LOL. in order to make Vista run like XP you'll have to add enough bloatware to consume 5% more processor resources, 25% more memory resources, incur a 5~10% perfromance hit and take up 10 more gig of HDD space


Had a feeling you'd say that. I did have dreamscape wallpaper running on what I showed the 1st one, and that does take up CPU resources.

Okay, now I took the time to make sure my idle was low (0-4%) jumps around. Also I used another program to draw a history. Its small, but you still can see how its historgram works:

Vista - Idle - before 1 worker thread set:



Vista - load - 1 worker thread:



Vista - Idle - 2 worker thread set:



Vista - Idle - 2 worker threads load:



That draw a better picture on the load balance is different?
August 16, 2008 10:08:41 PM

no
August 16, 2008 10:12:38 PM

:cry: 

Edit:

Whelp... believe what you want. I'm not trying to pull anyones leg on this. Just trying to show what I see between my 2 systems, which doesn't contain bloat ware. :lol: 

Whelp.. I need to get some sleep. :sleep: 
August 16, 2008 10:58:16 PM

For some applications multi threading is nearly impossible, and some just eat it up :) 

Its always going to be that way.

Multi threading in software seems to me that it would require at least 3 threads 2 threads doing work and 1 thread doing traffic control or being memory management thread.

Although I still often wonder why cores cannot be organized more like a bucket brigade for software each core carries the bucket a little ways. I can see this as being a great where the source and destination are only in one place but when you move the target/source around one bucket would work best....
a c 126 à CPUs
August 16, 2008 11:40:40 PM

turpit it may be hard to believe but Vista does seem to load all the cores very well when doing tasks. Heck I play TF2 and I see core 0 at about 30-50% load and while playing in intense battles the other 3 cores tend to jump between 10-20% load.

Maybe Vista does have the stuff M$ says it does. You never know....
August 17, 2008 12:27:01 AM

Grimmy said:
:cry: 

Edit:

Whelp... believe what you want. I'm not trying to pull anyones leg on this. Just trying to show what I see between my 2 systems, which doesn't contain bloat ware. :lol:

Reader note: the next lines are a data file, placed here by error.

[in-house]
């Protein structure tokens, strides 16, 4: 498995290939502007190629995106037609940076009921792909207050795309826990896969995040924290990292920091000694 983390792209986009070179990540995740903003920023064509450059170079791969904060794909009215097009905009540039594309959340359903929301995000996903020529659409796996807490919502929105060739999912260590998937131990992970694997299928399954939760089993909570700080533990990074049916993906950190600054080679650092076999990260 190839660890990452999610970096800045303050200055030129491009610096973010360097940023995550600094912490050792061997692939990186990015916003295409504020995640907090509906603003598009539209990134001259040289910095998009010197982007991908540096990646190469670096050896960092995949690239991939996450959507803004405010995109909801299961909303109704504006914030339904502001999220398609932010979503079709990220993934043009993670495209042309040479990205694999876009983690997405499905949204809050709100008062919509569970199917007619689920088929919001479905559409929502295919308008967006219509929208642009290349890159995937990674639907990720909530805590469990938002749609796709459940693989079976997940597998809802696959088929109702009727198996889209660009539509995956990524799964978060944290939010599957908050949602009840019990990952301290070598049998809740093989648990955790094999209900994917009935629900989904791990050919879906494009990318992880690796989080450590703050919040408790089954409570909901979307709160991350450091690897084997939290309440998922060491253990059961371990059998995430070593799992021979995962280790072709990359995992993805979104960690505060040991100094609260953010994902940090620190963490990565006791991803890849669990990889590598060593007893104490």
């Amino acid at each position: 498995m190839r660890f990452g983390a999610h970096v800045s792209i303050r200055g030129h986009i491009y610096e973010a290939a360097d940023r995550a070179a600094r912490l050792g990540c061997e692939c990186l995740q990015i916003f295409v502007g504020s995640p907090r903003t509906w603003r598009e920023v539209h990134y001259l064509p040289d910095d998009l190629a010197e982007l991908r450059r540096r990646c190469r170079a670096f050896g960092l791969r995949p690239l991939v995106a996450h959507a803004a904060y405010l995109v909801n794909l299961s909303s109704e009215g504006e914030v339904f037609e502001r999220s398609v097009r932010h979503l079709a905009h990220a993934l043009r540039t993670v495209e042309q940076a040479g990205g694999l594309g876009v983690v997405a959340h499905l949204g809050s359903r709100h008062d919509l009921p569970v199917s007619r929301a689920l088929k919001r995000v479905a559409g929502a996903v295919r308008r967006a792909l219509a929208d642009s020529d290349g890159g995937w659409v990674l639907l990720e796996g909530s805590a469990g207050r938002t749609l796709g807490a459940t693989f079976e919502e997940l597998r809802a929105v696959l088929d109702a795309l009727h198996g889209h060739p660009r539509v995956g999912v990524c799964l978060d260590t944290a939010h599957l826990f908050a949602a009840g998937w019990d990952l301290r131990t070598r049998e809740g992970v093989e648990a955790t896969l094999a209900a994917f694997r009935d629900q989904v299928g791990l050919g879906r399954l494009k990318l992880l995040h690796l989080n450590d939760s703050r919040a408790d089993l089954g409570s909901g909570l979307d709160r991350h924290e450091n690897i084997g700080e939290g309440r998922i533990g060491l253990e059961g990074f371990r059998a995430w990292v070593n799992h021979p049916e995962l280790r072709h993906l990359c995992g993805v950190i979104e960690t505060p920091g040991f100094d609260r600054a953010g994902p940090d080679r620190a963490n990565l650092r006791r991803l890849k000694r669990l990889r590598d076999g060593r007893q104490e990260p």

Whelp.. I need to get some sleep. :sleep: 


np.. based on what you showed, im going to have to dig around for a liitle somethinng..we'll see what I find. See its still doesnt doesnt add up. Prime should load all of of all your cores to 100%. That its only loading to to 1/4 total usage still indicates that its still behaving normally, but the question is...how would it "know" what the capctiy is...its confusing.

EDIT--------

BTW, I dont think your trying to pull anyones leg...
August 17, 2008 2:43:07 AM

jimmysmitty said:
turpit it may be hard to believe but Vista does seem to load all the cores very well when doing tasks. Heck I play TF2 and I see core 0 at about 30-50% load and while playing in intense battles the other 3 cores tend to jump between 10-20% load.

Maybe Vista does have the stuff M$ says it does. You never know....


Loading cores per app is easy. Trying to externally 'share' the load of a single app is something different.
August 17, 2008 2:57:08 AM

Quote:
That would be based on a HW scheduling technique across cores. It would make missed branches even worse for some things. That would only work in cases where there's no shared data, but that rarely happens. Though I do remember reading about an initiative that allowed shared data without locks which would solve the deadlock problem.



Yeah I think trans coding video is about the only ap I can think of that can make use of almost unlimited cores (you can break a movie up into frames and assign them to a core for processing with out corrupting what another core is working on)

Edit: Hmm maybe mirroring the data in ram so each CPU has its own complete data set for some programs ?

This is an interesting topic to say the least :) 

Edit 2: I think different techniques would be needed for different problems (reinventing the wheel here I am sure lol but its a good mental exercise and you never know when you may stumble onto something new)

Branch prediction across CPU's is a cool idea to tell the truth it might have problems with some applications but others would work really well. (easily predicted things like video)
a c 126 à CPUs
August 17, 2008 3:56:42 AM

turpit said:
Loading cores per app is easy. Trying to externally 'share' the load of a single app is something different.


Thats what I mean. Source itself is not fully multi-threaded even though certain things are such as the Physics and particle systems. When I play TF2 or any Source based game I have nothing esle running in the background and all of my cores are active. Yes only the main core, core 0, has the most load but the rest still are getting a bit of a load and it confuses me when there is nothing else running.

I think a great example of this is the low FPS people get in TF2 even with a C2D @ 3GHz+ and a 8800+ GPU. Its a weird occurance but it does happen to some people. Yet I can take my Q6600 @ 3GHz and my HD2900 Pro 1GB and play at 1920x1080p on my 40" TV with everything maxed including 16x AA and 8x AF and still get a smooth 60FPS.

IDK. I am just saying it could be a possibility but we wont know unless we do some intensive research.
August 17, 2008 5:36:25 AM

Grimmy said:
:cry: 

Edit:

Whelp... believe what you want. I'm not trying to pull anyones leg on this. Just trying to show what I see between my 2 systems, which doesn't contain bloat ware. :lol: